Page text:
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this paper the value of the option (i.e. the supremum in (1.2)) will be found exactly, and in particular it will be shown that the maximum in (1.2) is finite if and only if r ? ¯ : (1.4) Assuming (1.4), an explicit formula is given for both the maximal expected present value and the optimal stopping rule in (2.4), which is not a fixed time rule but depends heavily on the observed values of X t and S t . We call the financial option described above a "Russian option" for two reasons. First, this name serves to (facetiously) differentiate it from American and European options, which have been extensively studied in financial economics, especially with the new interest in market economics in Russia. Second, our solution of the stopping problem (1.2) is derived by the socalled principle of smooth fit, first enunciated by the great Russian mathematician, A. N. Kolmogorov, cf. [4, 5]. The Russian option is characterized by "reduced regret" because the owner is paid the maximum stock price up to the time of exercise and hence feels less remorse at not having exercised at the maximum. For purposes of comparison and to emphasize the mathematical nature of the contribution here, we conclude the paper by analyzing an optimal stopping problem for the Russian option based on Bachelier's (1900) original linear model of stock price fluctuations, X
Risk vs. ProfitPotential; A Model for Corporate Strategy
 J. Econ. Dynam. Control
, 1996
"... A firm whose net earnings are uncertain, and that is subject to the risk of bankruptcy, must choose between paying dividends and retaining earnings in a liquid reserve. Also, different operating strategies imply different combinations of expected return and variance. We model the firm's cash reserve ..."
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Cited by 27 (0 self)
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A firm whose net earnings are uncertain, and that is subject to the risk of bankruptcy, must choose between paying dividends and retaining earnings in a liquid reserve. Also, different operating strategies imply different combinations of expected return and variance. We model the firm's cash reserve as the difference between the cumulative net earnings and the cumulative dividends. The first is a diffusion (additive), whose drift/volatility pair is chosen dynamically from a finite set, A. The second is an arbitrary nondecreasing process, chosen by the firm. The firm's strategy must be nonclairvoyant. The firm is bankrupt at the first time, T , at which the cash reserve falls to zero (T may be infinite), and the firm's objective is to maximize the expected total discounted dividends from 0 to T , given an initial reserve, x; denote this maximum by V (x). We calculate V explicitly, as a function of the set A and the discount rate. The optimal policy has the form: (1) pay no dividends if ...
Rational Exuberance
 Journal of Economic Literature
, 2004
"... Consider the postage stamp. As title to a future good (or, in this case, service) with monetary value, this humble object is essentially the same as a security. Its value, 37 cents, can be identiÞed with the present value of the service (delivery of a letter) to which its owner is entitled. ..."
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Cited by 19 (0 self)
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Consider the postage stamp. As title to a future good (or, in this case, service) with monetary value, this humble object is essentially the same as a security. Its value, 37 cents, can be identiÞed with the present value of the service (delivery of a letter) to which its owner is entitled.
Stochastic Volatility
, 2005
"... Stochastic volatility (SV) is the main concept used in the fields of financial economics and mathematical finance to deal with the endemic timevarying volatility and codependence found in financial markets. Such dependence has been known for a long time, early comments include Mandelbrot (1963) and ..."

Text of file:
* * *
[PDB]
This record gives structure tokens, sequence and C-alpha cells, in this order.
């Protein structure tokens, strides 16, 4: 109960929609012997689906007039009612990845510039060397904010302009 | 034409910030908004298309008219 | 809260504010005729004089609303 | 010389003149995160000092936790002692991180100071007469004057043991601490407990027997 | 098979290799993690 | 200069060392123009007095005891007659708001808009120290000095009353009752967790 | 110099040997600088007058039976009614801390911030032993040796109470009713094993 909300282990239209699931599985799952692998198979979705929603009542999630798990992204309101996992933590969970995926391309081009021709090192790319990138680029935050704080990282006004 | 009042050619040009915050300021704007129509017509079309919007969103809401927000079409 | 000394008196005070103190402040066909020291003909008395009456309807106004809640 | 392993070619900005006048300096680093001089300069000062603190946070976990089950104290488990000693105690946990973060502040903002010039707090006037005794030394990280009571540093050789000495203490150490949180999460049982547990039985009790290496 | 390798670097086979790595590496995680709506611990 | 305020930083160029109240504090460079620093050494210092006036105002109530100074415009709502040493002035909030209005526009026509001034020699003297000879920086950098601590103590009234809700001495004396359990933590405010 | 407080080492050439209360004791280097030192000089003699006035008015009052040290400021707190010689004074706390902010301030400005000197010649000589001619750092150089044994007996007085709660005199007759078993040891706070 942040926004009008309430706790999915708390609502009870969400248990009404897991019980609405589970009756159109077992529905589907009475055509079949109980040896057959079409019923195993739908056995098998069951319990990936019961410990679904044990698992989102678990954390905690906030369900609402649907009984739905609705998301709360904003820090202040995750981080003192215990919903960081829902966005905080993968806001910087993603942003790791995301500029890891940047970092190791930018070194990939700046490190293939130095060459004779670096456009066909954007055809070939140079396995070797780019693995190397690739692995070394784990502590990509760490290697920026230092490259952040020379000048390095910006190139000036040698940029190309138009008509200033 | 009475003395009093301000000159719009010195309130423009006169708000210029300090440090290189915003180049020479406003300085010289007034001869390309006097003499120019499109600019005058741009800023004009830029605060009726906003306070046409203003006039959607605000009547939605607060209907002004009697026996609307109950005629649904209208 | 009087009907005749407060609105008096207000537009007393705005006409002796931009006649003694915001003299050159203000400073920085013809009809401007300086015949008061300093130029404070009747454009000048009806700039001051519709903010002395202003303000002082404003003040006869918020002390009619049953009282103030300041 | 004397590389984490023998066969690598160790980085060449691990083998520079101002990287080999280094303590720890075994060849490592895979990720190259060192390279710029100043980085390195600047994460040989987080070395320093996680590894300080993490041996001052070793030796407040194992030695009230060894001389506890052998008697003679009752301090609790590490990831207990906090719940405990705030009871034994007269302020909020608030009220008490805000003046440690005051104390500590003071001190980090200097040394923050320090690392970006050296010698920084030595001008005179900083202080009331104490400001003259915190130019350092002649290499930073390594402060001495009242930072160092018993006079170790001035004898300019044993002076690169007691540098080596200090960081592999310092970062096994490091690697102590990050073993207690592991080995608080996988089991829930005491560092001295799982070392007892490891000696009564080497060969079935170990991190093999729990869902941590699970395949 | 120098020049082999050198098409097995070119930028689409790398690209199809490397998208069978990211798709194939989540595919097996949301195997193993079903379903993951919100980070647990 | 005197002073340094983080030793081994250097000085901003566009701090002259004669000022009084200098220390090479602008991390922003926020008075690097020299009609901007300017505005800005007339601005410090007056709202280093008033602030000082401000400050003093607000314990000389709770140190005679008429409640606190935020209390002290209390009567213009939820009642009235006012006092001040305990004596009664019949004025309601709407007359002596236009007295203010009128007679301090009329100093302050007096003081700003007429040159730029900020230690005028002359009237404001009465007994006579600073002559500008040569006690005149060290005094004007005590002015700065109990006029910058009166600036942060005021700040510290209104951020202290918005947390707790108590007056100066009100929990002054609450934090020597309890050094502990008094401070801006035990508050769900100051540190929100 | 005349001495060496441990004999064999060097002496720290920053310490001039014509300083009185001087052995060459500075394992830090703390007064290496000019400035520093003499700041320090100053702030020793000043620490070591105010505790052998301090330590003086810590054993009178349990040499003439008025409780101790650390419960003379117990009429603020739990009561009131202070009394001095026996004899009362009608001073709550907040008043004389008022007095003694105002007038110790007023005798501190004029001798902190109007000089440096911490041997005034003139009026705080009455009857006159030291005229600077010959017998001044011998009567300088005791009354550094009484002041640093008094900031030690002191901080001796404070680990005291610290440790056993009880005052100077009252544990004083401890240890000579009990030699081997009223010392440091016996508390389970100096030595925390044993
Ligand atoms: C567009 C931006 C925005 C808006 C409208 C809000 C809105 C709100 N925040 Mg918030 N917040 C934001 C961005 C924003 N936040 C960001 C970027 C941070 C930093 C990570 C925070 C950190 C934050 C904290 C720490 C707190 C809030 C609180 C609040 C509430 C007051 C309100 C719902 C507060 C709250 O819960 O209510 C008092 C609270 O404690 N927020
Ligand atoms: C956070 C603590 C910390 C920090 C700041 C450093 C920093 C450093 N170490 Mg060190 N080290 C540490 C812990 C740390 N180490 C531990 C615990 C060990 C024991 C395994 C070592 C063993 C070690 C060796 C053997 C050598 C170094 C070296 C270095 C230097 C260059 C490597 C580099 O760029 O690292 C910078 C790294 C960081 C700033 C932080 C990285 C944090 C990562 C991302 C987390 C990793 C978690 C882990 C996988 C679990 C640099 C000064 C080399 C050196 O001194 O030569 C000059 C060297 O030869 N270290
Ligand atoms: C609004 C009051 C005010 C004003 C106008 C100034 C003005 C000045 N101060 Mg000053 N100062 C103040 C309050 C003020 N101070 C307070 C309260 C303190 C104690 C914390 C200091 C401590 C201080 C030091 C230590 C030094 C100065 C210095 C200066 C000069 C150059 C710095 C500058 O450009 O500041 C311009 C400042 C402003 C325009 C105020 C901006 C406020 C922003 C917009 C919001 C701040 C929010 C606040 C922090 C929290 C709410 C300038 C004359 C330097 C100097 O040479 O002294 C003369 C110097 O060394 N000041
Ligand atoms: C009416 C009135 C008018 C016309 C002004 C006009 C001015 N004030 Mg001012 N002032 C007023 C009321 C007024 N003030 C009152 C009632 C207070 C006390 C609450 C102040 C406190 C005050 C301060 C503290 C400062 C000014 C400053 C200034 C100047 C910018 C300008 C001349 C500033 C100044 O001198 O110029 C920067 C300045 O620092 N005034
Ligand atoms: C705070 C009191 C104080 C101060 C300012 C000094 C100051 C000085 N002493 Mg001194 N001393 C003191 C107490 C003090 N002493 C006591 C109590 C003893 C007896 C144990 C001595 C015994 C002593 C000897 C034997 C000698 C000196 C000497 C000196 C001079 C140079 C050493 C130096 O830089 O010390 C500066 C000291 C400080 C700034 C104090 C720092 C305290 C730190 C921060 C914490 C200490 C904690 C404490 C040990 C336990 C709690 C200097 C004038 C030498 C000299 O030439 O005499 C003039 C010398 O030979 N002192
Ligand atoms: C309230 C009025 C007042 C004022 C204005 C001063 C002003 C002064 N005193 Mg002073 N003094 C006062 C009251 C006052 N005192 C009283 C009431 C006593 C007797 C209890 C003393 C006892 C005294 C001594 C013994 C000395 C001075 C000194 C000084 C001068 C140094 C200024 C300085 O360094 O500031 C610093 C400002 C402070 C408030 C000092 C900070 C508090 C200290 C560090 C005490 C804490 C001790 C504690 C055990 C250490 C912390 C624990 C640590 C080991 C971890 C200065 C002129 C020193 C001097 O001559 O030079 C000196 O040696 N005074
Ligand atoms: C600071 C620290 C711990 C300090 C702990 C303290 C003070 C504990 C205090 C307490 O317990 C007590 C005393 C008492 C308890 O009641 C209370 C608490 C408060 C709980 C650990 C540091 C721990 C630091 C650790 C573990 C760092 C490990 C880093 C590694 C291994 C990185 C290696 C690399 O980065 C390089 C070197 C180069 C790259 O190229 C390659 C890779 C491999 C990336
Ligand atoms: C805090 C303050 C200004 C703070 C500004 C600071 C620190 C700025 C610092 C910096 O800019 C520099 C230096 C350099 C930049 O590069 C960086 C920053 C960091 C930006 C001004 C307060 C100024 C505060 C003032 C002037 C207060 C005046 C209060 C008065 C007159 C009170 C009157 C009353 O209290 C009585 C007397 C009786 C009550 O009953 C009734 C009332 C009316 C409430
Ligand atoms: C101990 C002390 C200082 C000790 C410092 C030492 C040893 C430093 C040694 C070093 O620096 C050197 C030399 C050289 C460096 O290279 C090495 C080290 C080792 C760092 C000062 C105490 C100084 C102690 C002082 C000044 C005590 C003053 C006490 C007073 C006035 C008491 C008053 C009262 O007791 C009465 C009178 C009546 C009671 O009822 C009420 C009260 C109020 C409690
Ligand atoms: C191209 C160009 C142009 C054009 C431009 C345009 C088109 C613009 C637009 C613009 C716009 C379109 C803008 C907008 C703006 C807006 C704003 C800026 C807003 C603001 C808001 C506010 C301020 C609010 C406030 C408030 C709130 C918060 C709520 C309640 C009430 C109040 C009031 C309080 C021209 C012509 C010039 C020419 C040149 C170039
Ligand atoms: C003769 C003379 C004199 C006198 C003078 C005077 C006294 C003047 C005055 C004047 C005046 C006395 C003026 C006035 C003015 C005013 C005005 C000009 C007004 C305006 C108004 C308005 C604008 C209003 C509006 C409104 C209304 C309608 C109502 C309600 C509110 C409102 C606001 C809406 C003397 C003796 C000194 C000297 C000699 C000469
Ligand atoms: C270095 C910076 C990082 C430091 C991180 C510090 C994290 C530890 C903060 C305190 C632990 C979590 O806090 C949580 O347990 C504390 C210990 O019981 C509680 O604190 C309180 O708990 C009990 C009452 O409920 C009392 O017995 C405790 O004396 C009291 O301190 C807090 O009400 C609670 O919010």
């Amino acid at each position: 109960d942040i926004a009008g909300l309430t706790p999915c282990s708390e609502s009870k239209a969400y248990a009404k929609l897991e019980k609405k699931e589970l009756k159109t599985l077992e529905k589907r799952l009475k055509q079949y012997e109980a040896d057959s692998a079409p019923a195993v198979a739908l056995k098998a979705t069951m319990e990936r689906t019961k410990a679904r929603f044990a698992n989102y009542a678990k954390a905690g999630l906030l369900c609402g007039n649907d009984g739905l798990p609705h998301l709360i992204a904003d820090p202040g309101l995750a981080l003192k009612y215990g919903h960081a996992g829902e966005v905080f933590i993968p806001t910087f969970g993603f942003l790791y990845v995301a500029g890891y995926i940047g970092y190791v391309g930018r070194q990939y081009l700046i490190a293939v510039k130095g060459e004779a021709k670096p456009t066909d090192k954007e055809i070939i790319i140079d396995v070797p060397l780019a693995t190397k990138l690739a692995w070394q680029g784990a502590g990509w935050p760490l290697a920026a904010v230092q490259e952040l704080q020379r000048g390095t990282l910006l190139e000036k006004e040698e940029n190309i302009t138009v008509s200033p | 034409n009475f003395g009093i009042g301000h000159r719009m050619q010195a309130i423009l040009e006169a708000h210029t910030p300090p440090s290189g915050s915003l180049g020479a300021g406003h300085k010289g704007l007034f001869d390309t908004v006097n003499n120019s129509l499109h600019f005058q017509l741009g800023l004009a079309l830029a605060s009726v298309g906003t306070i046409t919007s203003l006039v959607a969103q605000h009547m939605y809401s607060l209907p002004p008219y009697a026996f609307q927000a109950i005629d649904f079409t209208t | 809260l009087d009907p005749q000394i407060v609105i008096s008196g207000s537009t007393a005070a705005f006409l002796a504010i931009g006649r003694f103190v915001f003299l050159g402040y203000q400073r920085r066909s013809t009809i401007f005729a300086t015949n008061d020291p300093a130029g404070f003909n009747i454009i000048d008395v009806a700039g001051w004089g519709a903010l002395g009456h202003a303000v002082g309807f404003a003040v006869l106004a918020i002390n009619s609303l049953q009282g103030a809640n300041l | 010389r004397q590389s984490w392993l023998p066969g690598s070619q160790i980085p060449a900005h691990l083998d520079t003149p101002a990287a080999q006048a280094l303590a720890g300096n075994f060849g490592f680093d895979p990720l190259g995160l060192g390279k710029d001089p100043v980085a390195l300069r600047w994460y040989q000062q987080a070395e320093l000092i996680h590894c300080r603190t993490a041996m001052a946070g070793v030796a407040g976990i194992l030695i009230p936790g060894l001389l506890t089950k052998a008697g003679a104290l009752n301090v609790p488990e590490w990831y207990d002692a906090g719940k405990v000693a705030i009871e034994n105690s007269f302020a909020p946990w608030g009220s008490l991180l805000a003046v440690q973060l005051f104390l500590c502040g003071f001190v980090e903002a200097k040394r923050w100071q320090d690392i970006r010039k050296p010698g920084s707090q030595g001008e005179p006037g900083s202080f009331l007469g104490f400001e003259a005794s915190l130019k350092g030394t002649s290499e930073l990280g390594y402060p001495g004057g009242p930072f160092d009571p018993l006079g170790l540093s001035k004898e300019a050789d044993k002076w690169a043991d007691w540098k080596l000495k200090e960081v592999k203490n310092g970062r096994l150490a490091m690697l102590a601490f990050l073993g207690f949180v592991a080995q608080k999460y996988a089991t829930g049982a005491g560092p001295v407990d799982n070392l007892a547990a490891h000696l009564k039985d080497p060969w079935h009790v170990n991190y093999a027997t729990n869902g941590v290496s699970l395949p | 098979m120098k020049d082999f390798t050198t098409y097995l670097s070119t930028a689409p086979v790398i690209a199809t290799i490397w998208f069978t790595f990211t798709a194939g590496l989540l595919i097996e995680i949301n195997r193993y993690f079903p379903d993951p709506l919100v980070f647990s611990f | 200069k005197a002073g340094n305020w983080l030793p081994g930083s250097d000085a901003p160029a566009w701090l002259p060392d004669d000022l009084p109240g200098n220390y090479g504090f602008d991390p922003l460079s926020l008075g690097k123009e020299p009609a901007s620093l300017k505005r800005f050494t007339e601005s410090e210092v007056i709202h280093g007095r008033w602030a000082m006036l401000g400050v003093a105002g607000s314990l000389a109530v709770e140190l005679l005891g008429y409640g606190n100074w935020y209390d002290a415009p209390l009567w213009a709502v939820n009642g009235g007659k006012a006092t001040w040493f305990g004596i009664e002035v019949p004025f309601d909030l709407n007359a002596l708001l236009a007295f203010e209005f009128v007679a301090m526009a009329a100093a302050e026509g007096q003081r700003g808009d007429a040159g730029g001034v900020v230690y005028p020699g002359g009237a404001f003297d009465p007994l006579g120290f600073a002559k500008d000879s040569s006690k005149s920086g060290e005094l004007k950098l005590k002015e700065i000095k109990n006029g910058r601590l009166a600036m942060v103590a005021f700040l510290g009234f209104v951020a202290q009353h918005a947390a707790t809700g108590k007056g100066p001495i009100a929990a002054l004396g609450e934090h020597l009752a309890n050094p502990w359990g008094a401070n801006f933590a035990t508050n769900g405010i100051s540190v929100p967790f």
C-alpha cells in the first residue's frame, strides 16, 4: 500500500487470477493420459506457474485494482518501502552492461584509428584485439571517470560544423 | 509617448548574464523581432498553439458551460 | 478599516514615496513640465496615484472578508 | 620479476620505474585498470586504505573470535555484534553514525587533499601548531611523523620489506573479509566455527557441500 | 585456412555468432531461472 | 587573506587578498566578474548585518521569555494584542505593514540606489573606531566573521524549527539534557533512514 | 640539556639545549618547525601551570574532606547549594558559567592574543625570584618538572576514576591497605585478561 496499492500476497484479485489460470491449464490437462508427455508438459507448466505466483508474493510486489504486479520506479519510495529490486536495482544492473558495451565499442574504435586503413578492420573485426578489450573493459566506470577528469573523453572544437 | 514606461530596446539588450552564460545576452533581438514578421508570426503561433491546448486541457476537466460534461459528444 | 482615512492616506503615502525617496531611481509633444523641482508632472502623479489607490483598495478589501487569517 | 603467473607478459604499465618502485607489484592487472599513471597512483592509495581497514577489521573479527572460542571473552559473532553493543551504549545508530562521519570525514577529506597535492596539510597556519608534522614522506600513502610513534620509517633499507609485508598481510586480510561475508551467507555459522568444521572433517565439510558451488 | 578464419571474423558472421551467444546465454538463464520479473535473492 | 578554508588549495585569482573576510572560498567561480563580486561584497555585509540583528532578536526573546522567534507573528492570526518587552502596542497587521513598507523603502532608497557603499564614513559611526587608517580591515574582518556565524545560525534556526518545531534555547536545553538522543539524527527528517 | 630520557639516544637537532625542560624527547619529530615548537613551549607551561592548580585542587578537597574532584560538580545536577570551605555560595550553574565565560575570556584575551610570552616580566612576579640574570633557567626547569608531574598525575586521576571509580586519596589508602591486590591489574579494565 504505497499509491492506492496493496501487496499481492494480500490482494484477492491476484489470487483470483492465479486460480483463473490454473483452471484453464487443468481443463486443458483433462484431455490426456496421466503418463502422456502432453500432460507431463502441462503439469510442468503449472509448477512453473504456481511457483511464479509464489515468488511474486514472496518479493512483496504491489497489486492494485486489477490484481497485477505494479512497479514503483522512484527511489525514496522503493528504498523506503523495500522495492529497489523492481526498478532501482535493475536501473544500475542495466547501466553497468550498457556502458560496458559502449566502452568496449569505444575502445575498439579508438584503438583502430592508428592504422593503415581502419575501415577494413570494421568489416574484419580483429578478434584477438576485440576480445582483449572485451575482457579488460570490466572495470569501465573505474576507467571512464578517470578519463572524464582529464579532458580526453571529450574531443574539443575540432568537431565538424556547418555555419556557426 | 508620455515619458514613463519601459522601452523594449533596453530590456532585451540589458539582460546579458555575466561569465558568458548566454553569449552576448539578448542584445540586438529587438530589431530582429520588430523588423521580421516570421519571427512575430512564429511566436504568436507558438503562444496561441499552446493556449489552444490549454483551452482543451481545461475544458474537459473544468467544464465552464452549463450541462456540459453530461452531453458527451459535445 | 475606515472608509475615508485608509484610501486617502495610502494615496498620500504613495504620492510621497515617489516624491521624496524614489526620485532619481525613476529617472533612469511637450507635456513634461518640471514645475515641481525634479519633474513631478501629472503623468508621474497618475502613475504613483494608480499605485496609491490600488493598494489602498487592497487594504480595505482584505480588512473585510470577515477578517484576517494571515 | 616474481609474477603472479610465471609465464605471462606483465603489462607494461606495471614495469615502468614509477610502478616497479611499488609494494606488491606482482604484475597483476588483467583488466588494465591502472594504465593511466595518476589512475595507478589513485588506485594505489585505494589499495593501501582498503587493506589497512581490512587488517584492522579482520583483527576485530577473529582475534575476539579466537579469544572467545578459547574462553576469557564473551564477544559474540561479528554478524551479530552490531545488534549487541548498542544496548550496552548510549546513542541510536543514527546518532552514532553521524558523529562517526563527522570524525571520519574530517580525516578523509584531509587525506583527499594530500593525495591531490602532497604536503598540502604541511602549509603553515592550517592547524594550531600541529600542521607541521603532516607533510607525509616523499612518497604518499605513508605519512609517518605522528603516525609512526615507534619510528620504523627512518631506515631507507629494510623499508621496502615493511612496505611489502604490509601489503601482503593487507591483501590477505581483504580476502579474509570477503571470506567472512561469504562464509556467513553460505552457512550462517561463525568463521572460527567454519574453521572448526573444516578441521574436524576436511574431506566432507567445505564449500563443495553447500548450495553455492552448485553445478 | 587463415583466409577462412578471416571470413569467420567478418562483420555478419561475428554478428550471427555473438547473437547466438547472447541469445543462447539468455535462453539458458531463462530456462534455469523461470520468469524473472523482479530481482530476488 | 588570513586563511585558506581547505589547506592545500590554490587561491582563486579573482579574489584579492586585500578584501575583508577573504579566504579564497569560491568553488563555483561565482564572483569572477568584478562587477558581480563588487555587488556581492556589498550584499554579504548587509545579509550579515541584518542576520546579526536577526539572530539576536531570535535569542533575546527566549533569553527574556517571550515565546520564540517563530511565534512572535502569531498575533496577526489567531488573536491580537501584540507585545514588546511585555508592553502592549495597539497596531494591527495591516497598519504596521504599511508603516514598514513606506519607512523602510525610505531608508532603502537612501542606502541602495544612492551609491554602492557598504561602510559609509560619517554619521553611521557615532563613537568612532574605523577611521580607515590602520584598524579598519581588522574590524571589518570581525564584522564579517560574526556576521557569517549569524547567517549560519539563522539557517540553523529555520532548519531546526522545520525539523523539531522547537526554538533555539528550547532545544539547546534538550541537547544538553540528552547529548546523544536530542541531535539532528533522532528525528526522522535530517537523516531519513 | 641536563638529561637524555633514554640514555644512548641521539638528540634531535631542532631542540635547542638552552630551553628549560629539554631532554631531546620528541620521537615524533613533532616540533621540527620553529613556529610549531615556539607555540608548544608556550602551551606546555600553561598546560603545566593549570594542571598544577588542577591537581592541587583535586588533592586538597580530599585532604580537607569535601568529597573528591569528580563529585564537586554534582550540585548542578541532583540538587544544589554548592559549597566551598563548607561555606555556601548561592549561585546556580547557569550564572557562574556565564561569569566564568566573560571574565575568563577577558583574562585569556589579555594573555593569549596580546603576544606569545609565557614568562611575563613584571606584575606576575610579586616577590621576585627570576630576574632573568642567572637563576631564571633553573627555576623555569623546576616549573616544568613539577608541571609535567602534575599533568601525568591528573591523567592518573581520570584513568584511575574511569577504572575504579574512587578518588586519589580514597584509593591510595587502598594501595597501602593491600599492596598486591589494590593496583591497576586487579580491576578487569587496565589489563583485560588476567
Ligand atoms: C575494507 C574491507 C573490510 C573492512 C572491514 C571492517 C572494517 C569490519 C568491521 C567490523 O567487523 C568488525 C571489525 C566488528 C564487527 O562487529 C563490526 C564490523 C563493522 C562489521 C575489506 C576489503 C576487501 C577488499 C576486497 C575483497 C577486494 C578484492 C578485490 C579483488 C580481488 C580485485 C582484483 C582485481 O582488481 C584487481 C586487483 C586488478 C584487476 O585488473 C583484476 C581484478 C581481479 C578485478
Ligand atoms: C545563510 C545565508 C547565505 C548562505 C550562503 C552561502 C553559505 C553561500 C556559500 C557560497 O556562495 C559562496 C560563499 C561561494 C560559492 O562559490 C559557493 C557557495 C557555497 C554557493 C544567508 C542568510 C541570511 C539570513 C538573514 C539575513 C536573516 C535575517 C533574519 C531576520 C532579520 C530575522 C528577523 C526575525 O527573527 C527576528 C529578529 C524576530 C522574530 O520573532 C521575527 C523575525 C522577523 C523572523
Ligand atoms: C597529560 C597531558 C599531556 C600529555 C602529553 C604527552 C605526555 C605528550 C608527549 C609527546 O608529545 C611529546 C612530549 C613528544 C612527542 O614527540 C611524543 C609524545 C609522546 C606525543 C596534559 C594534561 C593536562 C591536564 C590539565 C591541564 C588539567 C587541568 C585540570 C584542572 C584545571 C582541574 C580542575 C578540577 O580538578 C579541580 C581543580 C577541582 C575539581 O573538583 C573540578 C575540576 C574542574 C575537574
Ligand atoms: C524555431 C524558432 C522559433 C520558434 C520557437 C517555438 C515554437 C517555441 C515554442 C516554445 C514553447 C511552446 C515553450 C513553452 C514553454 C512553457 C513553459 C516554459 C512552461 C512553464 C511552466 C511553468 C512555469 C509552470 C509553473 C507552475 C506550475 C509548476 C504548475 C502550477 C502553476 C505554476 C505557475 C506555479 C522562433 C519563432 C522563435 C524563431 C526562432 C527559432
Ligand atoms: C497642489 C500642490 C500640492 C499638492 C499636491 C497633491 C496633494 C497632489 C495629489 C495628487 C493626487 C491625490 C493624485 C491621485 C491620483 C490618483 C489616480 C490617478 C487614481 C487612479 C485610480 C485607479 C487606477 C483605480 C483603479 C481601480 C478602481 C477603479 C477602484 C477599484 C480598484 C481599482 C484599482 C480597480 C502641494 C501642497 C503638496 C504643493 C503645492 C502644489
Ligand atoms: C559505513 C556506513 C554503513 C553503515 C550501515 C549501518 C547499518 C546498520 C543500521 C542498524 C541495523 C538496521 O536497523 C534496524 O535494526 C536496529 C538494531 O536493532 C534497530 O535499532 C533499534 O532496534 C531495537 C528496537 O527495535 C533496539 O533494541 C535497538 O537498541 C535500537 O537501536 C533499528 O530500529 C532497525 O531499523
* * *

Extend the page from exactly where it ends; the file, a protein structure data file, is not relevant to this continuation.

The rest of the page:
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Cited by 12 (0 self)
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Stochastic volatility (SV) is the main concept used in the fields of financial economics and mathematical finance to deal with the endemic timevarying volatility and codependence found in financial markets. Such dependence has been known for a long time, early comments include Mandelbrot (1963) and Officer (1973). It was also clear to the founding fathers of modern continuous time finance that homogeneity was an unrealistic if convenient simplification, e.g. Black and Scholes (1972, p. 416) wrote “... there is evidence of nonstationarity in the variance. More work must be done to predict variances using the information available. ” Heterogeneity has deep implications for the theory and practice of financial economics and econometrics. In particular, asset pricing theory is dominated by the idea that higher rewards may be expected when we face higher risks, but these risks change through time in complicated ways. Some of the changes in the level of risk can be modelled stochastically, where the level of volatility and degree of codependence between assets is allowed to change over time. Such models allow us to explain, for example, empirically observed departures from BlackScholesMerton prices for options and understand why we should expect to see occasional dramatic moves in financial markets. The outline of this article is as follows. In section 2 I will trace the origins of SV and provide links with the basic models used today in the literature. In section 3 I will briefly discuss some of the innovations in the second generation of SV models. In section 4 I will briefly discuss the literature on conducting inference for SV models. In section 5 I will talk about the use of SV to price options. In section 6 I will consider the connection of SV with realised volatility. A extensive reviews of this literature is given in Shephard (2005). 2 The origin of SV models The origins of SV are messy, I will give five accounts, which attribute the subject to different sets of people.
An adaptive evolutionary approach to option pricing via genetic programming
 Proceedings of the 6th International Conference on Computational Finance
, 1998
"... Please do not quote without permission * Chidambaran is visiting at NYU, on leave from Tulane. Lee holds joint appointments at Tulane and HKUST. Trigueros is at Tulane. We are grateful for the comments from participants at seminars at Tulane ..."
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Cited by 12 (0 self)
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Please do not quote without permission * Chidambaran is visiting at NYU, on leave from Tulane. Lee holds joint appointments at Tulane and HKUST. Trigueros is at Tulane. We are grateful for the comments from participants at seminars at Tulane